The Violence Against Women Act (VAWA)
Call House and Senate Leadership and insist they finish their work, solve the procedural problems and reconcile The Violence Against Women Act Reauthorization (VAWA).
Since the early 1990s, AFA has supported victim protections from domestic violence and we will continue our legacy of fighting to end abuse in personal relationships.
Both the U.S. House of Representatives and the U.S. Senate have passed versions of the Violence Against Women Act. However, the House and Senate bills are very different and it is up to Congressional leadership to reconcile the differences.
AFA continues to support reauthorization of VAWA and is participating in a National Day of Action on June 26 to send one national, unified message that Congress must finish their work and pass the REAL VAWA now!
Call House and Senate leadership today and insist that they stop the posturing, solve the procedural problems and move quickly to conference.
Domestic violence remains a troubling part of our society. A staggering 1.3 million women and 800,000 men annually are physically assaulted by an intimate partner.(1) At AFA, one percent of Flight Attendants reported abuse committed by an intimate partner to our Employee Assistance Program (EAP). Of course, because domestic violence is underreported, we suspect these already high numbers to be higher in reality.
First signed into law in 1994, VAWA seeks to decrease the frequency of assault on victims of domestic violence. From its enactment through 2010, the number of women killed by their intimate partner fell 30%, and the annual rate of domestic violence against women fell more than 60% .(2) VAWA funds rape crisis centers, domestic violence shelters, and other community based organizations to provide a safety net from abuse, while aiding investigation and prosecution of the assailant.
Traditionally, VAWA was meant to protect women from domestic violence and over the years, the reach of VAWA has extended to the elderly, disabled, and teens. However, eleven percent of gay women and fifteen percent of gay men report some form of violence from their partner.(3) AFA EAP representatives encourage victims of domestic violence to file police reports in order to be eligible for the funds to help individuals. Unfortunately, under the current law, we must tell Flight Attendants who are victims of same sex abuse that reporting abuse to the police is ineffective because they will not be eligible for services. The proposed reauthorization extends VAWA protection to same-sex couples and victims of international sex trafficking.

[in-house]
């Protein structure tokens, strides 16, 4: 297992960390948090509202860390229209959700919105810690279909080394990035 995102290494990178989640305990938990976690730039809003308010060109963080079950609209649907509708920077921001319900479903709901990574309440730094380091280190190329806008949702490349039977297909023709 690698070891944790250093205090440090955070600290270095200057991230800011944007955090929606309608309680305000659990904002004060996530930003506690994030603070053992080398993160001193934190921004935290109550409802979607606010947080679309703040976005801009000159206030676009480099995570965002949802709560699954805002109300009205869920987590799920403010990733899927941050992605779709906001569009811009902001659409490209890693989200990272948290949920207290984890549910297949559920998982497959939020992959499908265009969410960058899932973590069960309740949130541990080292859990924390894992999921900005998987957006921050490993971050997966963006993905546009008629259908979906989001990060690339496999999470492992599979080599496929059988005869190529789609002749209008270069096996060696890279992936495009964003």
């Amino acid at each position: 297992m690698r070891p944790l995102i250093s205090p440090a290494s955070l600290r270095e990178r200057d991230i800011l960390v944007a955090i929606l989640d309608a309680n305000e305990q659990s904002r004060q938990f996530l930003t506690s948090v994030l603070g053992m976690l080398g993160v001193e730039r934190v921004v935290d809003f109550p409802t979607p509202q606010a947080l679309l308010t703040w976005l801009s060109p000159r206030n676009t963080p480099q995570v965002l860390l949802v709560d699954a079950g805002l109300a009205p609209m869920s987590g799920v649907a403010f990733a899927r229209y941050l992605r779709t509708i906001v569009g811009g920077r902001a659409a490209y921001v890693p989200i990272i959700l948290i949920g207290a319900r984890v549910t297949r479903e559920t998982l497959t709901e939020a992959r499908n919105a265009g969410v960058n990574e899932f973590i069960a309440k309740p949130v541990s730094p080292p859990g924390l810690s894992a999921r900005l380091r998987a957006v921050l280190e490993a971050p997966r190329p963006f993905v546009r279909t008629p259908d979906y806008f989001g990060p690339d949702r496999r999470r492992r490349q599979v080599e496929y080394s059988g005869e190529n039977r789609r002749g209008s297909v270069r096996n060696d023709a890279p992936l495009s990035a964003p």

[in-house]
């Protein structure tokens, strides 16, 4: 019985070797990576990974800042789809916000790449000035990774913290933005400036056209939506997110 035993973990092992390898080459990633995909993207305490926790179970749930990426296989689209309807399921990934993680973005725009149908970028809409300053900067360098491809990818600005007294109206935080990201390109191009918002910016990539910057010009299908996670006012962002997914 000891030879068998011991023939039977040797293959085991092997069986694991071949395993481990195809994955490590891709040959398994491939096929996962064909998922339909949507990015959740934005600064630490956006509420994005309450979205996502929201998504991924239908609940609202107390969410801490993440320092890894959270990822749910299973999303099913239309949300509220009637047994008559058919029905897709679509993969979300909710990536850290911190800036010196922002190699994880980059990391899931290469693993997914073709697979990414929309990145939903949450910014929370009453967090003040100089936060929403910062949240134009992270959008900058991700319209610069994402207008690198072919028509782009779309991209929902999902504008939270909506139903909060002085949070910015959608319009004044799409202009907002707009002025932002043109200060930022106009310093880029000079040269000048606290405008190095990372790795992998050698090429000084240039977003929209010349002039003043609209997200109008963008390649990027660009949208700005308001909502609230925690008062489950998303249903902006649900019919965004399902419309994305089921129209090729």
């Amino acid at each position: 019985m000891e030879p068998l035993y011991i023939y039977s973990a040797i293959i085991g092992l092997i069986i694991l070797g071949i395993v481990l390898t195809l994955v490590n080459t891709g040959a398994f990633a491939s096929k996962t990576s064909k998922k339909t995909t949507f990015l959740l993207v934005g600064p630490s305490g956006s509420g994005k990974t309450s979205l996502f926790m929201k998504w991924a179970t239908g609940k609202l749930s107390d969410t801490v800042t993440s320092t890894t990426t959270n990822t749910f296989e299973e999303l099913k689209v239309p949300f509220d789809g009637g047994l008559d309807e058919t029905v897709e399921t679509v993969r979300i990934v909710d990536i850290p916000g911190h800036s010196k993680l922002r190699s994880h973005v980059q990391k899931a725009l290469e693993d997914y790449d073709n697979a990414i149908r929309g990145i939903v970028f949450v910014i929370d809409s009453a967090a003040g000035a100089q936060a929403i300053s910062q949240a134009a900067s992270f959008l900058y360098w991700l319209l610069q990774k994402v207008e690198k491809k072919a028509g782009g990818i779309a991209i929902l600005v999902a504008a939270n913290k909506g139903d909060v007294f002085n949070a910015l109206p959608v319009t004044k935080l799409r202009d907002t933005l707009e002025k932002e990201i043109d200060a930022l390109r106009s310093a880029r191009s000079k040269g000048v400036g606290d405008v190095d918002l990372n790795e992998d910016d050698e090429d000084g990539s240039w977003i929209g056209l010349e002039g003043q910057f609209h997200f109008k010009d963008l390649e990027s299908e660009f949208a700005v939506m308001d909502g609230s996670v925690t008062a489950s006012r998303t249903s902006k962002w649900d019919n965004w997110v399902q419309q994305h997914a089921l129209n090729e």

Calling is easy but please call during the Day of Action on Tuesday, June 26
|Speaker John Boehner (R-OH),
|Majority Leader Eric Cantor (R-VA),
|Minority Leader Nancy Pelosi (D-CA),
|Majority Leader Harry Reid (D-NV),
|Minority Leader Mitch McConnell (R-KY),
|Chair of the Democratic Conference Senator
|Chuck Schumer (D-NY),
Once connected, a sample script would be:
“I am calling on the leader to reconcile and pass a bipartisan VAWA reauthorization bill that resembles S.1925. It is time to pass a VAWA that protects ALL victims of violence, doing nothing is not an option. This year victims of domestic violence do not deserve partisan stalemate. Reconcile and pass a “real” VAWA soon so programs and services can continue to serve victims and make our communities safer.”
Your call will be answered by staff member who will tally your opinion. They may ask for your name, address, city and/or zip code to verify you are a constituent.
(1) Patricia Tjaden & Nancy Thoennes, U.S. Dep't of Just., NCJ 183781, Full Report of the Prevalence, Incidence, and Consequences of Intimate Partner Violence Against Women: Findings from the National Violence Against Women Survey, at iv (2000), available at http://www.ojp.usdoj.gov/nij/pubs-sum/183781.htm
(3) Patricia Tjaden, Symposium on Integrating Responses to Domestic Violence: Extent and Nature of Intimate Partner Violence as measured by the National Violence Against Women Survey, 47 Loy. L. Rev. 41, 54 (2003).